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Supreme Court: Ranting on Facebook Not a Crime

by Pete Williams /  / Updated 

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The US Supreme Court said Monday that the government cannot base a prosecution for sending an Internet threat solely on how the message was perceived.

Although the ruling was based on interpreting criminal law, and not on the First Amendment, it amounted to another strongly pro-free expression decision from the court under Chief Justice John Roberts.

The justices threw out the conviction of a Pennsylvania amusement park worker, Anthony Elonis, who began posting threatening message on Facebook in 2010 after his wife left him and took their two children.

One of his posts said, "There's one way to love you but a thousand ways to kill you. I'm not going to rest until your body is a mess, soaked in blood, and dying from all the little cuts."

After his estranged wife got a restraining order, he wrote, "Put it in your pocket. Is it thick enough to stop a bullet?"

Elonis was found guilty after the jury was instructed that the legal test was how his messages were perceived. In an 8-1 ruling, the court today said that was wrong.

The test, the court said, is what the sender means, not whether the recipient considers it a threat.

"Federal criminal liability generally does not turn solely on the results of an act without considering the defendant's mental state," Chief Justice Robert wrote.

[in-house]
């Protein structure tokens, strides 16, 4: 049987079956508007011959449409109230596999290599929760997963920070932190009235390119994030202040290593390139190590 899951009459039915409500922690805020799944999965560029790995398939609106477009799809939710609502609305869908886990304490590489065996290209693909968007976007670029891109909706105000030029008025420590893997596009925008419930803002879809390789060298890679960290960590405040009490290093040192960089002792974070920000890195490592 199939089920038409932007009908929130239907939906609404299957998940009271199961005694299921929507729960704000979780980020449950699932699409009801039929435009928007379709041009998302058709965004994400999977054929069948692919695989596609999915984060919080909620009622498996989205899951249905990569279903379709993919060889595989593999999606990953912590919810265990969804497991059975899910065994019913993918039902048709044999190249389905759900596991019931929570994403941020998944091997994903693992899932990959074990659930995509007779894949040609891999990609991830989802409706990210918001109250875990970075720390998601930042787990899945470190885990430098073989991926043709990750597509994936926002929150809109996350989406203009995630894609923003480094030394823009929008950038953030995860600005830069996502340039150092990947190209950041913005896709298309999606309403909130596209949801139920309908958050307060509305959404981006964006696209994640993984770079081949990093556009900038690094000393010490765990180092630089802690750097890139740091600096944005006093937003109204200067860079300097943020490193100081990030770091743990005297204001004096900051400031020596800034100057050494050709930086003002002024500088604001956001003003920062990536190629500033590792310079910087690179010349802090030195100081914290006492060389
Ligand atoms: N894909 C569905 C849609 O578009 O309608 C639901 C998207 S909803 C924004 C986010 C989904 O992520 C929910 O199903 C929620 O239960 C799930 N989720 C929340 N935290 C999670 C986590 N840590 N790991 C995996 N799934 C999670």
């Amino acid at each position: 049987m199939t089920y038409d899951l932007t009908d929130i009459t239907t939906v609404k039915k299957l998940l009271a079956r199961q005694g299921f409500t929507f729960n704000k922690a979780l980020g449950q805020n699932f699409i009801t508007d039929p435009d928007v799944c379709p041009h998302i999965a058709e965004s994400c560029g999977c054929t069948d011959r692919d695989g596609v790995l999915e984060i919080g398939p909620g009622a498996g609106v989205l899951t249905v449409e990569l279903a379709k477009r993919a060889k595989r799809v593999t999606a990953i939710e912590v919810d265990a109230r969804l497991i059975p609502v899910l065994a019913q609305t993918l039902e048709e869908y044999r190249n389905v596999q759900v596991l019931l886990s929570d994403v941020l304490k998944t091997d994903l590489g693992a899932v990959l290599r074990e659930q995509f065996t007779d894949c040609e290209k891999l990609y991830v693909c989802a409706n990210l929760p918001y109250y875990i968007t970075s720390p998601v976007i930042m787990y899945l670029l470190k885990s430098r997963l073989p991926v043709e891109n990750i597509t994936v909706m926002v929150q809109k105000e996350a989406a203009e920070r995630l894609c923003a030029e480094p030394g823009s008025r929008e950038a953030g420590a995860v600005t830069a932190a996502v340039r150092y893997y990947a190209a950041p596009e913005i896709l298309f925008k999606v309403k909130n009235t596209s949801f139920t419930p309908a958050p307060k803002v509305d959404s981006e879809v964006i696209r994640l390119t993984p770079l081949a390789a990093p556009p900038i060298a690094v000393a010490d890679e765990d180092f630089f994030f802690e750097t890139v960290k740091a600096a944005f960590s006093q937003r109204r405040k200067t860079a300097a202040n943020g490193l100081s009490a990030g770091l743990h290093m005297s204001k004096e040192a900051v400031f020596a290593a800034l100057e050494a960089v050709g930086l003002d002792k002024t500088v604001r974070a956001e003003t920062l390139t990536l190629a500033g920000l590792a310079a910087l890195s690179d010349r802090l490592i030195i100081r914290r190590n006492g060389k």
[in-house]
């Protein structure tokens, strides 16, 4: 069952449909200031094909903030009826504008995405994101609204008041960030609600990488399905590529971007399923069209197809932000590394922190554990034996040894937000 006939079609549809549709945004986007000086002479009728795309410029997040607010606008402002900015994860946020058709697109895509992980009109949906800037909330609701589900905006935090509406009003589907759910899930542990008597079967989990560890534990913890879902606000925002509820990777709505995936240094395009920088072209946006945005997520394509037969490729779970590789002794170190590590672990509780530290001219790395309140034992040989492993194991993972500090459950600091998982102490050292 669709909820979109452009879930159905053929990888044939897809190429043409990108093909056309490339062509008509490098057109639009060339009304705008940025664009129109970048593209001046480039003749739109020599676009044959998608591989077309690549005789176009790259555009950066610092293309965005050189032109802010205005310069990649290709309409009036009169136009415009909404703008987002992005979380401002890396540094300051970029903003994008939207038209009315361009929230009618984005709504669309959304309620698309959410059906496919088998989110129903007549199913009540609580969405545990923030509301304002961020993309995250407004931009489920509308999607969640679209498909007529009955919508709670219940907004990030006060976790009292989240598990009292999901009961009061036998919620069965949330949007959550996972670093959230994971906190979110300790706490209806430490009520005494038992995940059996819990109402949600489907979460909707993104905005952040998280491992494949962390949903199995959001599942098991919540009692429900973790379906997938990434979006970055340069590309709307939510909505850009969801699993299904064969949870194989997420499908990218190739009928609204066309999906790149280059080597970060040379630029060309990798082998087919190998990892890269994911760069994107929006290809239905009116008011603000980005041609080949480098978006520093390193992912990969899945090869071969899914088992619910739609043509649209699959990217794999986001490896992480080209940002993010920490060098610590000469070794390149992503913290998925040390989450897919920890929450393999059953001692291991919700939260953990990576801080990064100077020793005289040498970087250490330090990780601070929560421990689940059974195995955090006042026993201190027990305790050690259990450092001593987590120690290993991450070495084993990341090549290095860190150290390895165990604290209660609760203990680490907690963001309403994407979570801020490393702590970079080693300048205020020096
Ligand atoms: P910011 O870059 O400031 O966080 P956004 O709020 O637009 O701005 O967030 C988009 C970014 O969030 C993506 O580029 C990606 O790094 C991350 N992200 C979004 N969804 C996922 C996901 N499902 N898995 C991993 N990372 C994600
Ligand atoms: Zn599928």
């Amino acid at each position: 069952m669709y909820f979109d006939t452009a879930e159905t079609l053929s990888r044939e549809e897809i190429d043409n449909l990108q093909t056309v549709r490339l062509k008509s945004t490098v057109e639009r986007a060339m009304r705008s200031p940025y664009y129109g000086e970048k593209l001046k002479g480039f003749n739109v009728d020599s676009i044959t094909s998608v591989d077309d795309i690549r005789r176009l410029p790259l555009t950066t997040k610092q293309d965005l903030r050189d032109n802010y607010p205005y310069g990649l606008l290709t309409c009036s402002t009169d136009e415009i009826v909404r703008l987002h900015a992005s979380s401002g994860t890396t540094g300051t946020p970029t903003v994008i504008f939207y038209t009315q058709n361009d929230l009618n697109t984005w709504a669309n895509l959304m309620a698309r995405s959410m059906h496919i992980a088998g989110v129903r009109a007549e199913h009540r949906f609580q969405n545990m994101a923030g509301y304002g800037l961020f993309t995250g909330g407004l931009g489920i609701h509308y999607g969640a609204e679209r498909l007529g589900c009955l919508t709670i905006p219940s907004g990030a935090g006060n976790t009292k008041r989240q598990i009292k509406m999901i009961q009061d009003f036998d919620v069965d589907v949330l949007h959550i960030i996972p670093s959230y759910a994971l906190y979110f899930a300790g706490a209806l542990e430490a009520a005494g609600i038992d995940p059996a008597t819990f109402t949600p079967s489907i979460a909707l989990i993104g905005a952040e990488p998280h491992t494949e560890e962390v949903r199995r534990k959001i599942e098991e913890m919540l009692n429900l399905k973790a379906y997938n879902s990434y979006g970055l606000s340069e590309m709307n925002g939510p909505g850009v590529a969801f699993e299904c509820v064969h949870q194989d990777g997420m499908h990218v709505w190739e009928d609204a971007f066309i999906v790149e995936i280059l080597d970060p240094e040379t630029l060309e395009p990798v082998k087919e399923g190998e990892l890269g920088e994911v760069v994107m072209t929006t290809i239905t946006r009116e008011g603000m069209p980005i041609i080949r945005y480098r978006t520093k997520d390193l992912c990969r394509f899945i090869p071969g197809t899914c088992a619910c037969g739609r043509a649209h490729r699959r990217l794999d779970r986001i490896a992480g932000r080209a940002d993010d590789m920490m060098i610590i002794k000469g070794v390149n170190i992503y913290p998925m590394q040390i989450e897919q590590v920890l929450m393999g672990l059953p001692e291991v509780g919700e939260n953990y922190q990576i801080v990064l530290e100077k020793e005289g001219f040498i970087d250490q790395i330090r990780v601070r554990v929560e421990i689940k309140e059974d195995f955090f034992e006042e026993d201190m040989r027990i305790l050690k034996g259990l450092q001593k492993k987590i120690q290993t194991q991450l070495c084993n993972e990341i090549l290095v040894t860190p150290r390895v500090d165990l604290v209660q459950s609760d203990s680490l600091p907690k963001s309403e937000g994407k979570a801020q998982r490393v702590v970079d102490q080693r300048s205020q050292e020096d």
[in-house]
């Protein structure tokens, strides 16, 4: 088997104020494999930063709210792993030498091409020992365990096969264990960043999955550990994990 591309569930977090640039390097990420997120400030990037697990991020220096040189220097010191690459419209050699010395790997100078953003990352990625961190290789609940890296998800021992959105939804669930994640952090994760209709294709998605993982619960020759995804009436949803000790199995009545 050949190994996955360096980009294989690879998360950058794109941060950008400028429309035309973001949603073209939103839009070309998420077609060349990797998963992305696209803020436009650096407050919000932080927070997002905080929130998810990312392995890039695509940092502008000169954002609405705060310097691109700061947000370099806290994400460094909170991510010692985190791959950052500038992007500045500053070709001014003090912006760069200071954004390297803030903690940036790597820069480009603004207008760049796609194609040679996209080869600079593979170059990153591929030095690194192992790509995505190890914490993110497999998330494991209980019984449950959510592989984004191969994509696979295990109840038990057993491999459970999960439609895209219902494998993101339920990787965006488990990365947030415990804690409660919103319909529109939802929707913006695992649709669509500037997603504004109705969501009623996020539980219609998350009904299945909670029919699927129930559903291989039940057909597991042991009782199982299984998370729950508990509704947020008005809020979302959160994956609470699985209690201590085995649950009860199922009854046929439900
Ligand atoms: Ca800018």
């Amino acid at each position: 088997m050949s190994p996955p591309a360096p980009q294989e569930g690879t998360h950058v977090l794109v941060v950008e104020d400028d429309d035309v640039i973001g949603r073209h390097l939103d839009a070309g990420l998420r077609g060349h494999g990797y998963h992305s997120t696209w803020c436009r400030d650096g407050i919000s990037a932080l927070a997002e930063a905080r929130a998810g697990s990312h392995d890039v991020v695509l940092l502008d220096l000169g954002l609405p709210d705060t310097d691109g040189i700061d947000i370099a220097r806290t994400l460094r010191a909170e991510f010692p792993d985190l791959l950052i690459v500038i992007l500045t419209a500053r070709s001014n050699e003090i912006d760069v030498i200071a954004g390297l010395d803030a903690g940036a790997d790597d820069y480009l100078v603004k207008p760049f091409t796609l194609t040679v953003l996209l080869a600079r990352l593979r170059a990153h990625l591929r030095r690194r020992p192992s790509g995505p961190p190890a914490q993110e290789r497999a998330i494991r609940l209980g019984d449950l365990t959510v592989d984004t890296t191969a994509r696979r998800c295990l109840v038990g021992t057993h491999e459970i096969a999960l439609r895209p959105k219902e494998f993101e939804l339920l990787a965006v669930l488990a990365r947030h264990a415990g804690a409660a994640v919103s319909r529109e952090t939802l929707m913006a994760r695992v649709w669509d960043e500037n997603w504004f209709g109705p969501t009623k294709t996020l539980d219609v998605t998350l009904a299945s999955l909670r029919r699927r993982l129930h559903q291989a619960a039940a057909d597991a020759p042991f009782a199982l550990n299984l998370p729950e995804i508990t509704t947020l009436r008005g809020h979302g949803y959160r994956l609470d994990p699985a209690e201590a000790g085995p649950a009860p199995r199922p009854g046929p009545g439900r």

There's no doubt, Roberts said, that the requirement of a guilty state of mind is satisfied "if the defendant transmits a communication for the purpose of issuing a threat, or with knowledge that the communication will be viewed as a threat."

Advocates for victims of domestic violence condemned the ruling and said the court failed to recognize how terrifying social media threats can be.

"Threats cause devastating harm to victims, including fear, anxiety, loss of sleep, and disruption, regardless of whether the abuser intended to threaten or only intended to vent or to make a joke," said Kim Gandy, president of the National Network to End Domestic Violence.

But civil liberties groups, including the ACLU, had urged the court to toss out the conviction.

"Today's decision properly recognizes that the law has for centuries required the government to prove criminal intent before putting someone in jail," said Steve Shapiro, the ACLU's national legal director. The ruling, he said, "is not a license to threaten, which remains illegal when properly proved."

Elonis was arrested in December 2010 and charged with violating a federal law that makes it a crime to transmit threats to injure someone else. He said he was kidding, imitating explicit rapper Eminem.

His lawyer argued that the legal test for a true threat should be the intent of the person making the statement. But the Obama administration argued that a message is illegal if a reasonable person would consider it threatening, regardless of what the sender intended.

Elonis's legal troubles are not over. He was arrested last week on domestic violence charges, accused of throwing a cooking pot at the mother of his current girlfriend.

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